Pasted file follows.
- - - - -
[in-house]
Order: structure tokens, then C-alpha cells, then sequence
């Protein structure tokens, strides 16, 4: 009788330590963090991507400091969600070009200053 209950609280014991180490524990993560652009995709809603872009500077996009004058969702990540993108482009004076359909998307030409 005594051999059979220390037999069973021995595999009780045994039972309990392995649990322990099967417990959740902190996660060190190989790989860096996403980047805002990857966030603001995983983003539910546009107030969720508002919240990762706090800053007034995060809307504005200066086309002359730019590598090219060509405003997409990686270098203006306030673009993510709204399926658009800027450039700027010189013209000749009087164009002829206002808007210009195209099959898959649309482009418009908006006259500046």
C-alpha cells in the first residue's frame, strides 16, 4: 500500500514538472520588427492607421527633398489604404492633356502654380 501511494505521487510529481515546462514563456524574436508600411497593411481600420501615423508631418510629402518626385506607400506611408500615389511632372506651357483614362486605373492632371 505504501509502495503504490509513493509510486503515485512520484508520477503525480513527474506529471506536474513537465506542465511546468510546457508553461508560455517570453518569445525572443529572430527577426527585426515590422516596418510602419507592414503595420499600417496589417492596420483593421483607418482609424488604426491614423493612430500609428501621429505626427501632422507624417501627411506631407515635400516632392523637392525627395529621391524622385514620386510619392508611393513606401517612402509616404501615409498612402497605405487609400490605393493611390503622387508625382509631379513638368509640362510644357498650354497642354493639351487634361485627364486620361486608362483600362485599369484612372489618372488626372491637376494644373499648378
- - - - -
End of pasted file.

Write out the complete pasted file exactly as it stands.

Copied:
[in-house]
Order: structure tokens, then C-alpha cells, then sequence
């Protein structure tokens, strides 16, 4: 009788330590963090991507400091969600070009200053 209950609280014991180490524990993560652009995709809603872009500077996009004058969702990540993108482009004076359909998307030409 005594051999059979220390037999069973021995595999009780045994039972309990392995649990322990099967417990959740902190996660060190190989790989860096996403980047805002990857966030603001995983983003539910546009107030969720508002919240990762706090800053007034995060809307504005200066086309002359730019590598090219060509405003997409990686270098203006306030673009993510709204399926658009800027450039700027010189013209000749009087164009002829206002808007210009195209099959898959649309482009418009908006006259500046």
C-alpha cells in the first residue's frame, strides 16, 4: 500500500514538472520588427492607421527633398489604404492633356502654380 501511494505521487510529481515546462514563456524574436508600411497593411481600420501615423508631418510629402518626385506607400506611408500615389511632372506651357483614362486605373492632371 505504501509502495503504490509513493509510486503515485512520484508520477503525480513527474506529471506536474513537465506542465511546468510546457508553461508560455517570453518569445525572443529572430527577426527585426515590422516596418510602419507592414503595420499600417496589417492596420483593421483607418482609424488604426491614423493612430500609428501621429505626427501632422507624417501627411506631407515635400516632392523637392525627395529621391524622385514620386510619392508611393513606401517612402509616404501615409498612402497605405487609400490605393493611390503622387508625382509631379513638368509640362510644357498650354497642354493639351487634361485627364486620361486608362483600362485599369484612372489618372488626372491637376494644373499648378